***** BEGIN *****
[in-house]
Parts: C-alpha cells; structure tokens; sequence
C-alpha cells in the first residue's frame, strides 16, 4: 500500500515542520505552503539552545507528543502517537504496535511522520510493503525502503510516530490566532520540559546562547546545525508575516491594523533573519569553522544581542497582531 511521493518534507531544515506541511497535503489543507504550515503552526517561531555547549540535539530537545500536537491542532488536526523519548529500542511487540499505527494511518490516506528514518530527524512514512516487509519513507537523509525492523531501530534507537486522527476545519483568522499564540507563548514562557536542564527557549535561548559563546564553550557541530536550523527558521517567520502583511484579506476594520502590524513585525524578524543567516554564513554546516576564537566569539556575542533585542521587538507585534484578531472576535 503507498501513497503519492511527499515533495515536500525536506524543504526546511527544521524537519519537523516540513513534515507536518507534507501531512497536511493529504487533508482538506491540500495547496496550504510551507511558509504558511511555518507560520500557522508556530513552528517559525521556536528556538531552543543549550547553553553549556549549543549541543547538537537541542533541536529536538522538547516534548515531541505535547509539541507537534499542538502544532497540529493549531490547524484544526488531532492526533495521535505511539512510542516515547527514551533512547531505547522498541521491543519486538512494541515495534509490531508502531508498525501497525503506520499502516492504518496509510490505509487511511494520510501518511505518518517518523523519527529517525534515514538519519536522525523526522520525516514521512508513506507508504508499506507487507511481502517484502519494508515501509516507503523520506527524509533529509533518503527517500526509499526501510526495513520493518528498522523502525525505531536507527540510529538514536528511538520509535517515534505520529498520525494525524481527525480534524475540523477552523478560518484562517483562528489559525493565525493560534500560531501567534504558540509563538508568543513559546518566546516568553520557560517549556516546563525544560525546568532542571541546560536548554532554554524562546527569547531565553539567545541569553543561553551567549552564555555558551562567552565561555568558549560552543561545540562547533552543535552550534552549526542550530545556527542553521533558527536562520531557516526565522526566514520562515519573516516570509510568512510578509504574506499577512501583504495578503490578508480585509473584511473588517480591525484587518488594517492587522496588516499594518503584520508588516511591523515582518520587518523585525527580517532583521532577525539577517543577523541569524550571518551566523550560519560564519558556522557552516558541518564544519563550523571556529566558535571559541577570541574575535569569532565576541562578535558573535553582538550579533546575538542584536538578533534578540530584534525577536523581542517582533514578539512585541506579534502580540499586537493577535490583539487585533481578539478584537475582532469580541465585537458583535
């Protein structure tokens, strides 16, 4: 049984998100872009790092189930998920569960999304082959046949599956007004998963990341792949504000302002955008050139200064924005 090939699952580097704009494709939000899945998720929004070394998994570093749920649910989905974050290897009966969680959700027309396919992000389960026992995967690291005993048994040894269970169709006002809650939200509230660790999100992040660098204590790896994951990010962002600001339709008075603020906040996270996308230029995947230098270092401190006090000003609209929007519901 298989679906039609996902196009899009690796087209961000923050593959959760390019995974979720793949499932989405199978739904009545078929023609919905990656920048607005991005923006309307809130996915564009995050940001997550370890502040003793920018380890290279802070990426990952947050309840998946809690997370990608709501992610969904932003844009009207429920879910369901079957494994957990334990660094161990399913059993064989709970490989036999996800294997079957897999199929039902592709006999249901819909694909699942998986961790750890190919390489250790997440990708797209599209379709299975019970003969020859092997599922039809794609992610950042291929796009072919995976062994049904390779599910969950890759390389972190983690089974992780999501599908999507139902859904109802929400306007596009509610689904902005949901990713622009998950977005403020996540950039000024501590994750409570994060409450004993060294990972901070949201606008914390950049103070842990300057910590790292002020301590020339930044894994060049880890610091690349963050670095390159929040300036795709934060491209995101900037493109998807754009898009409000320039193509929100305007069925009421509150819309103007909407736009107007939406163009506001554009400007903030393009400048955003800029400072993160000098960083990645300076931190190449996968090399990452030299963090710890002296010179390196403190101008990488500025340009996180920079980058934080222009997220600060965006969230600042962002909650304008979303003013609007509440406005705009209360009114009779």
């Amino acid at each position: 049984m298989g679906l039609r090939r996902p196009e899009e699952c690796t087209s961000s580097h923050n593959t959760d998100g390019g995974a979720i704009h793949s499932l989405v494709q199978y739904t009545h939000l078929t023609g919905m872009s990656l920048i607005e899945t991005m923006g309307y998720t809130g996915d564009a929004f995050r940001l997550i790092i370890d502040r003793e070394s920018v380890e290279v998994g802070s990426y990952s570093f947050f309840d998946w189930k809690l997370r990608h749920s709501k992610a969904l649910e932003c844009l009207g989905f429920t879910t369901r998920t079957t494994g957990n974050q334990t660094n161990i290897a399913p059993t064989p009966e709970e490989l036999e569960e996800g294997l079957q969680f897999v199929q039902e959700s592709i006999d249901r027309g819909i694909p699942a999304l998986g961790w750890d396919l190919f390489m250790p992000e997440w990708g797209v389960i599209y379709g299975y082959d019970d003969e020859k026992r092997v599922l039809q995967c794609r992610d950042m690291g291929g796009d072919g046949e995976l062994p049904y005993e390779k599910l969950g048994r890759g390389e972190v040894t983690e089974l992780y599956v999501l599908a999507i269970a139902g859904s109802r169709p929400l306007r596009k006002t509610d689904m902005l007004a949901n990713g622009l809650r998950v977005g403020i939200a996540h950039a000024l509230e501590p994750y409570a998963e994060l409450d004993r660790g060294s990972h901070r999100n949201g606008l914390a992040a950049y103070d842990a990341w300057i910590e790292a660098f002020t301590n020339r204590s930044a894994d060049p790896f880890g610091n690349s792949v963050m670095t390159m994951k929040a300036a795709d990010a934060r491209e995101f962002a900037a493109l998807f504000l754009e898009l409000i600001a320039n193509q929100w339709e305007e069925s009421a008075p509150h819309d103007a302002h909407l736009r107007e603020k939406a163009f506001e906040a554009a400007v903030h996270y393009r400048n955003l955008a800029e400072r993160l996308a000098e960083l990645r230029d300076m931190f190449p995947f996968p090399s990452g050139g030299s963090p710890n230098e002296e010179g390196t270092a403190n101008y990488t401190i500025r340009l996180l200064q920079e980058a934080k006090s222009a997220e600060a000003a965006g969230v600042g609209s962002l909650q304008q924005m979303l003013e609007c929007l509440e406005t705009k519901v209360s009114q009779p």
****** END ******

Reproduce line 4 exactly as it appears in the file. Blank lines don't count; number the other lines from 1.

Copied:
């Protein structure tokens, strides 16, 4: 049984998100872009790092189930998920569960999304082959046949599956007004998963990341792949504000302002955008050139200064924005 090939699952580097704009494709939000899945998720929004070394998994570093749920649910989905974050290897009966969680959700027309396919992000389960026992995967690291005993048994040894269970169709006002809650939200509230660790999100992040660098204590790896994951990010962002600001339709008075603020906040996270996308230029995947230098270092401190006090000003609209929007519901 298989679906039609996902196009899009690796087209961000923050593959959760390019995974979720793949499932989405199978739904009545078929023609919905990656920048607005991005923006309307809130996915564009995050940001997550370890502040003793920018380890290279802070990426990952947050309840998946809690997370990608709501992610969904932003844009009207429920879910369901079957494994957990334990660094161990399913059993064989709970490989036999996800294997079957897999199929039902592709006999249901819909694909699942998986961790750890190919390489250790997440990708797209599209379709299975019970003969020859092997599922039809794609992610950042291929796009072919995976062994049904390779599910969950890759390389972190983690089974992780999501599908999507139902859904109802929400306007596009509610689904902005949901990713622009998950977005403020996540950039000024501590994750409570994060409450004993060294990972901070949201606008914390950049103070842990300057910590790292002020301590020339930044894994060049880890610091690349963050670095390159929040300036795709934060491209995101900037493109998807754009898009409000320039193509929100305007069925009421509150819309103007909407736009107007939406163009506001554009400007903030393009400048955003800029400072993160000098960083990645300076931190190449996968090399990452030299963090710890002296010179390196403190101008990488500025340009996180920079980058934080222009997220600060965006969230600042962002909650304008979303003013609007509440406005705009209360009114009779």